Contact Us

NYC Sales Volume Experiences Precipitous Drop

New York
Bob Knakal

The market is 12 months into a correction, asserts Cushman & Wakefield investment sales chair Bob Knakal, who keynoted this week's Business Manifestors Principals' Dinner, organized by EisnerAmper at Inside Park at St. Bart’s.

Sales volume is running 18% behind the pace of a stellar 2015. But even if this rate continues, 2016’s total would reach $66B.

“That would still be the second-best level ever,” he told the crowd of 150 principals, developers and investors who gathered to hear the latest expert perspectives on the economics and political science of commercial real estate. That number also includes deals inked in 2015 that didn’t close until this year.

There are five things we need to watch over the next year, he posits: interest rates, progress on tax reform, underlying fundamentals, the strength of the dollar and the mixture of “fear versus greed” motivating investors, who are struggling with concerns of overpaying versus the fear of missing out.

Ziel Feldman, Steve Witkoff, David Paterson, Ken Weissenberg

The keynote was followed by a panel led by partner-in-charge of EisnerAmper’s real estate services group Ken Weissenberg, which featured (right to left) former New York State governor David Paterson, The Witkoff Group CEO Steve Witkoff and HFZ Capital founder and chair Ziel Feldman.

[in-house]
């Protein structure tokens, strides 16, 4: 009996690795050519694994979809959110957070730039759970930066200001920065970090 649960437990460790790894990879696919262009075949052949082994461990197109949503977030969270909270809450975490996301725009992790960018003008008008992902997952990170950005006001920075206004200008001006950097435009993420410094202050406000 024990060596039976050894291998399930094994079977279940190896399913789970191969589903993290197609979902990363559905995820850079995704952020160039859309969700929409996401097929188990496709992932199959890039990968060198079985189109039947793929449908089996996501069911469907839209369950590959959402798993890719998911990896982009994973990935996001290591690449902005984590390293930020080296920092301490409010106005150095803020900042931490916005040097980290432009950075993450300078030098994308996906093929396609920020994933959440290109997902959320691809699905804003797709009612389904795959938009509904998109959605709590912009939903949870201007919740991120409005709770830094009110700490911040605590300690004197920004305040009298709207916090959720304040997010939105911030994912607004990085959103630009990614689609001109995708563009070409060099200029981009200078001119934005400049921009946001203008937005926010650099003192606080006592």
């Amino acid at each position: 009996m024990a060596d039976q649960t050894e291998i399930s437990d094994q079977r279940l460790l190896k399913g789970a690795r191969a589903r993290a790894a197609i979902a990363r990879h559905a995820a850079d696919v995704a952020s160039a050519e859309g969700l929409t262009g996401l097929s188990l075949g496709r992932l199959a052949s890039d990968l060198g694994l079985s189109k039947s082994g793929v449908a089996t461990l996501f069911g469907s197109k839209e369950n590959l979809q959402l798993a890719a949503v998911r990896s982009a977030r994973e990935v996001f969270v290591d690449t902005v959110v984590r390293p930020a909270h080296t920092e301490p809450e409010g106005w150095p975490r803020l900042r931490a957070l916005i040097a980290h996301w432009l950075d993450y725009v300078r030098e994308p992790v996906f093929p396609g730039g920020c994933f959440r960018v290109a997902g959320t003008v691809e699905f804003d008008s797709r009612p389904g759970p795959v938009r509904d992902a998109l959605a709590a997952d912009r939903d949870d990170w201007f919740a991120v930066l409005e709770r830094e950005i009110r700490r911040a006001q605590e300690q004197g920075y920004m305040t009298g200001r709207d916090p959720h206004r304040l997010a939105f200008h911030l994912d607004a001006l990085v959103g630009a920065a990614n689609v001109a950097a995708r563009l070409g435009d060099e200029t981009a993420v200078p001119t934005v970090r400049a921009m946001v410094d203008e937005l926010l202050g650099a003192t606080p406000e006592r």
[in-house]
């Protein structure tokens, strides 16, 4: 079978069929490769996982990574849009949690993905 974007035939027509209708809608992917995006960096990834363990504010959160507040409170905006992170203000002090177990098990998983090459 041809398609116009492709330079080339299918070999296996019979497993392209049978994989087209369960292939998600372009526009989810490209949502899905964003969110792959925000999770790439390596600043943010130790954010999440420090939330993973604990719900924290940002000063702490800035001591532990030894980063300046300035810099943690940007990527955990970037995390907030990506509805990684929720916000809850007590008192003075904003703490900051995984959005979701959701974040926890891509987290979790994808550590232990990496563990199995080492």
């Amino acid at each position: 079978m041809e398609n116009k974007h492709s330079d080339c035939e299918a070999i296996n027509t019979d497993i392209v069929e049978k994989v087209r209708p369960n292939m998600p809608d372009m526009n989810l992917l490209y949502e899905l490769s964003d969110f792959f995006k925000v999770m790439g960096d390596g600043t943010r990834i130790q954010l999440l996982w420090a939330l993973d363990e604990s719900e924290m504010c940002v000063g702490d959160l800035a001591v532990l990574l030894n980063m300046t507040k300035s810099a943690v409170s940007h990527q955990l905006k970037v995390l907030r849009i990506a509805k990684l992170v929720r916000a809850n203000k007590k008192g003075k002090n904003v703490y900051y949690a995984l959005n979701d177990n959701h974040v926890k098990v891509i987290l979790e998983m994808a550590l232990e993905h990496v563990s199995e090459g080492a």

One of the hottest topics on the panel was Airbnb, which Steve—behind assets like Park Lane Hotel and PUBLIC Hotel New York—called “the most pernicious force facing the city’s hotel business today,” noting its unfair competition, avoidance of regulations faced by the hospitality industry and burden on hotel owners and union members.

Ziel—who partnered with Witkoff and Ian Schrager on PUBLIC Hotel New York and owns Hotel on the Avenue, Hotel 57 and Hotel Thirty Thirty, among other hospitality assets—said while Airbnb “doesn’t really compete with the five-star market,” it surely affects other grades of hotels.

David Paterson said Gov. Andrew Cuomo should sign a pending bill barring the advertising of illegal short-term rentals on platforms like Airbnb, which would effectively cut into the company's operations here.

Among the other topics discussed included the $4B, public-private redevelopment of LaGuardia Airport, which the former governor said was a good example of “using the strength of the risk assumed by the private-sector partner to motivate action.” (In this instance, the two-thirds of private investment is responsible for the development and any overruns.)

He also put down the rumor of the Port Authority’s possible sale of One World Trade Center, saying it could perhaps happen a decade from now, but not today.

The dinner was organized by EisnerAmper managing director Harry Dublinsky.